For someone who is single there’s nothing like being in a romantic city on Valentines day. Okay, I suppose Venice, Paris or Rome could be much worse, but even Barcelona was packed with cute couples, decorated shop windows with hearts, cupids, roses and everything and special Valentines offers in bars and restaurants.
Despite me not having many reasons to be fond of this little feast of love I too found something very much appealing in it: the smell of fresh flowers was everywhere, bakeries and patisseries strived to bring their shop displays to perfection and show off by baking the most amazing cakes, cupcakes, macaroons or any other pastries you could imagine. If one could get fat just by looking at them you could roll me like a ball now.
As for the city, streets and little shops, I’ve run out of superlatives by midday and just stuck with “beautiful”. We did some sightseeing that day and saw two very famous sights Casa Batlló and Sagrada Família.
Casa Batlló is one of the two most famous “casas” in Barcelona (the other one is Casa Milá) and both are on the same street – Passeig de Grácia. Antoni Gaudí must have been on drugs while designing this house, but at least the builders clearly weren’t for despite the house’s uneven shapes and Gaudí’s evident aversion to straight lines the house still stands and endures millions of tourists every year. The visit was definitely worth it – the interior was beautiful – but you have to be a patient personality with the ability to put up with loads of people to truly enjoy it. Sometimes even, you might get the feeling like there’s some kind of a photo contest going on there. And yes, you’ll see many, many selfie sticks. Audio guide with the description of each room is included in the price of the ticket so it’s even funnier how people walk around with what looks like an old mobile phone, trying to listen carefully to what the woman in the speaker says while trying to look around and take pictures at the same time, struggling to get the best shots of the place with as little of them photobombed as possible.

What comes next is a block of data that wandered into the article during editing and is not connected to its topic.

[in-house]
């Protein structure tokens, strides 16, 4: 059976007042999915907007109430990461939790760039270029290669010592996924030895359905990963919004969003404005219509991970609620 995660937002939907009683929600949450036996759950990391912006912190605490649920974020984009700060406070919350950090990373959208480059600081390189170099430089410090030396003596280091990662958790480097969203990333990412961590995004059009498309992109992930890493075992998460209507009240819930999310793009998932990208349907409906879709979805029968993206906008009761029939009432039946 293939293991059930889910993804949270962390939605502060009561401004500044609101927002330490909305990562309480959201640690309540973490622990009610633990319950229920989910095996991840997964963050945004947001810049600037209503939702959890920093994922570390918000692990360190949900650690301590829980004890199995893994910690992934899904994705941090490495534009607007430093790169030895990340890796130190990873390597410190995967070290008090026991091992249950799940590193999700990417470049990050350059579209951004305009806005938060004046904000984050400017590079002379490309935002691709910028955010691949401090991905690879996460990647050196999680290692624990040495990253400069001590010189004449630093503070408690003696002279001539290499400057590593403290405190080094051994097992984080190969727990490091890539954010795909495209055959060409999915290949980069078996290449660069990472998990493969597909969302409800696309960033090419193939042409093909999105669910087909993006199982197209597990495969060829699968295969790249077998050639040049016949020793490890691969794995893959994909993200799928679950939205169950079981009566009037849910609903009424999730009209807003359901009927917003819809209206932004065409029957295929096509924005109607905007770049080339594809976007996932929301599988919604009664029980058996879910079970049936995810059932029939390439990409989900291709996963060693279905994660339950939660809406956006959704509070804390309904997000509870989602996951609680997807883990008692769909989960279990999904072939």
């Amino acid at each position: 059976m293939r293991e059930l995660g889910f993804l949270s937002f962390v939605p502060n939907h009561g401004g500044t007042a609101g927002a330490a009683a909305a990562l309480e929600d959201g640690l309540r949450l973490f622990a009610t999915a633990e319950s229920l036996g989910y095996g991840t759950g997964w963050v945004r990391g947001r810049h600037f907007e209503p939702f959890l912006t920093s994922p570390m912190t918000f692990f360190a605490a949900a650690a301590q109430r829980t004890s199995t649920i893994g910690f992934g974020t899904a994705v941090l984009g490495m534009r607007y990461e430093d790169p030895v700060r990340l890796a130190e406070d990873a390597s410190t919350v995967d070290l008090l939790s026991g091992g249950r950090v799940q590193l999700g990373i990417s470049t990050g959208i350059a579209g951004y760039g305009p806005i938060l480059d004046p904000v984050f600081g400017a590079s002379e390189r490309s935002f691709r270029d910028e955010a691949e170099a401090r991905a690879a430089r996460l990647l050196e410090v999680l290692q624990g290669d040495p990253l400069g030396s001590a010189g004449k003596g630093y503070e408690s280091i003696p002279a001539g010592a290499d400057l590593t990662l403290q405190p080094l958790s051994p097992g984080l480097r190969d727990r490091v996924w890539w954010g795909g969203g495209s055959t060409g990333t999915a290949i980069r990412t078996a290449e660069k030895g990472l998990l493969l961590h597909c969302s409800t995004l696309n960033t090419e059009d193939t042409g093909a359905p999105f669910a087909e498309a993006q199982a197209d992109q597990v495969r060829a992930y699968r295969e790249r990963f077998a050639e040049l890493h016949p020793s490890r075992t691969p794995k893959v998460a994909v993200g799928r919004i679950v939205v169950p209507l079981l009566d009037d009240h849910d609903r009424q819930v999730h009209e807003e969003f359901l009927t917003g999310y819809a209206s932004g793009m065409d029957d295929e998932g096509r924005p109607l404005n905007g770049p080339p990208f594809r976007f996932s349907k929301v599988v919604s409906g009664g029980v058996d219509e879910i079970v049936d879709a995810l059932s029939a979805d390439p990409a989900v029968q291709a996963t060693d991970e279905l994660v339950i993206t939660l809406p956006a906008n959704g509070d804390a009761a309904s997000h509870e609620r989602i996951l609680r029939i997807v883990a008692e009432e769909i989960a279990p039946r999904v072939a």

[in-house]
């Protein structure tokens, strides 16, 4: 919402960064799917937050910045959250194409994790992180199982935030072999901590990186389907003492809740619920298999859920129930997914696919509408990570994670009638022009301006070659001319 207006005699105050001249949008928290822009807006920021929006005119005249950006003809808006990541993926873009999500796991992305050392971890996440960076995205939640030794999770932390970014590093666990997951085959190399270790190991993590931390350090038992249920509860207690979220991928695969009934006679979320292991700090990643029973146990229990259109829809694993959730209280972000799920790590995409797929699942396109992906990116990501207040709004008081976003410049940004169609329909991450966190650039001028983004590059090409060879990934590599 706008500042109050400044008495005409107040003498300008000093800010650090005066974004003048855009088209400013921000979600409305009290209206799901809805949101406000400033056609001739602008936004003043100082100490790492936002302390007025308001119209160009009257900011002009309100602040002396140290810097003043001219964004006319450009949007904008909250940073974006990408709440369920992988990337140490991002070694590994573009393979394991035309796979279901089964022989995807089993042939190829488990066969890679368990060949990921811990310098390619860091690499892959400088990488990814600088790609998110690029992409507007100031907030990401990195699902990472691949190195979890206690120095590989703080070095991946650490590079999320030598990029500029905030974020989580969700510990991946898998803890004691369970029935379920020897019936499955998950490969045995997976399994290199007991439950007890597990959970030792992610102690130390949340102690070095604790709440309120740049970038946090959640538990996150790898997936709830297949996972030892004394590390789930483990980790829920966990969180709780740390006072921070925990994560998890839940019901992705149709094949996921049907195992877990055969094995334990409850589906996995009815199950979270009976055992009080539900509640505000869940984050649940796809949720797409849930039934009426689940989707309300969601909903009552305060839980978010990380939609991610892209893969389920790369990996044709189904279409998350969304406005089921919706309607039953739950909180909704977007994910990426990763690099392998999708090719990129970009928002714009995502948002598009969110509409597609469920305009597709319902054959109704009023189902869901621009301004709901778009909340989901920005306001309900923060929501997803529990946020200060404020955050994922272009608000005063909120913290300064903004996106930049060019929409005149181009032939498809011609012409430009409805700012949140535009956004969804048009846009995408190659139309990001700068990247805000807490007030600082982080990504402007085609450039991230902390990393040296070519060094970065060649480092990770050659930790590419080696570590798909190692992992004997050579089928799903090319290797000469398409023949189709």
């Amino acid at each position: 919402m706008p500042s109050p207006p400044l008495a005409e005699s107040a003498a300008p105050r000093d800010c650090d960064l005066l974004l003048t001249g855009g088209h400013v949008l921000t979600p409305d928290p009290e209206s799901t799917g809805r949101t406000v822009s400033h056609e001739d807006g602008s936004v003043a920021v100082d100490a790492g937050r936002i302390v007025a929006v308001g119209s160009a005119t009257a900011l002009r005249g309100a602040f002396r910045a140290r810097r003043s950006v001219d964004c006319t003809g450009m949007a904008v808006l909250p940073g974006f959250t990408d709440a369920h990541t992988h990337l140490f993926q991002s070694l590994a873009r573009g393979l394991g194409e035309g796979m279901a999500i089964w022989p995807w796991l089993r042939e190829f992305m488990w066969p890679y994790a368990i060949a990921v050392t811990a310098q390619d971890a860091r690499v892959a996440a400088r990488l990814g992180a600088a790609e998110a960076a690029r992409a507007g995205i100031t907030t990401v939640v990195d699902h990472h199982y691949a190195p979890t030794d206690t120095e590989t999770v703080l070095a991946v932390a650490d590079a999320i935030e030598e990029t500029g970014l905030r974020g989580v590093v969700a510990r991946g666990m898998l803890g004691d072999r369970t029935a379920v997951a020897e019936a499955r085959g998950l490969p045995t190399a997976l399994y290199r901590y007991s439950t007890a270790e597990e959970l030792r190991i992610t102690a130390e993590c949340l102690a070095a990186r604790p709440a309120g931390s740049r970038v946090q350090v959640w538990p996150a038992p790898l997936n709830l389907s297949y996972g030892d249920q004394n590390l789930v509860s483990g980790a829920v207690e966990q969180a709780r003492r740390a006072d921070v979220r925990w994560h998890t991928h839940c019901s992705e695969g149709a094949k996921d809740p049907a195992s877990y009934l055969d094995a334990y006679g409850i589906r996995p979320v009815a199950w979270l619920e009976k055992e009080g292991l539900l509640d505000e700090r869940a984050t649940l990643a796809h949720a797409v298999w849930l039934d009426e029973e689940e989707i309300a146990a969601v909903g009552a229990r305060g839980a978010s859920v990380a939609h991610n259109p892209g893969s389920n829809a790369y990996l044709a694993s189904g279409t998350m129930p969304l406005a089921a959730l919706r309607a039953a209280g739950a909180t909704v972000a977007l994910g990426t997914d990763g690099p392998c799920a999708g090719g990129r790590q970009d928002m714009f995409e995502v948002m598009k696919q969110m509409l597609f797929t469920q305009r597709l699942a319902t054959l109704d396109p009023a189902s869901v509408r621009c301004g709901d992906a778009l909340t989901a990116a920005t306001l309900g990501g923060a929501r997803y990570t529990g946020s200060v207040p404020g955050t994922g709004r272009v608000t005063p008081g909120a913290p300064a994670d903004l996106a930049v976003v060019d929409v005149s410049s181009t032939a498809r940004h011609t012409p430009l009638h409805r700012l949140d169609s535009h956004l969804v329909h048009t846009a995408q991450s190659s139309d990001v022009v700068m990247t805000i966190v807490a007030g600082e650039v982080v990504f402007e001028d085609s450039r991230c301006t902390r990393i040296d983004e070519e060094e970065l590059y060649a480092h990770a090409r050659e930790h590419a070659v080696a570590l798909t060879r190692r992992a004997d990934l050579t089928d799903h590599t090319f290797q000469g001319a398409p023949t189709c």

The art nouveau of Gaudí is characteristic for the whole Barcelona and you can either love it or hate it. This casa is a good example of how even the most mundane and everyday things can play with your senses. I was especially blown away by the myriad of patterns and colours that literally jumped from behind each corner at you.
Sagrada Família a.k.a. I too want to have a picture with a crane. Yes, those cranes are obviously never leaving. Couple of years back I told myself I will go to Barcelona once Sagrada Família is completed and there will be no cranes overshadowing its greatness. Turns out I would have to wait until I’m 37 so I decided to just put up with it. Gaudí was a proper genius and when he started to plan a project, he planned it big. He knew he would never see his masterpiece done, nor his children, nor grandchildren most likely (if he had any, I don’t know).
In a nutshell, Sagrada Família is a crowded construction site. You might find it harsh – but it is what it is. The inside of the cathedral is magnificent though: the ceiling, the columns, the stained glass windows. Even from outside it impresses you with its detailed ornamentations covering the whole surface – so typical for Gaudí. But looking up from the ground you see only cranes and looking down from one of the towers (I went to the Passion Tower) you see only scaffolding. And people. Queuing or taking pictures 🙂
I always try to see beauty in everything and everywhere and there is a great massive load of beauty in Barcelona. Patterns everywhere. Colours everywhere. Lively atmosphere. Laid back locals. Good food…
If you are not overfond of crowds you most likely won’t find Barcelona appealing unless you picture it without them (or at least minus half of them). If you can do it, then it becomes enchanting and inspirational and you might eventually fall in love.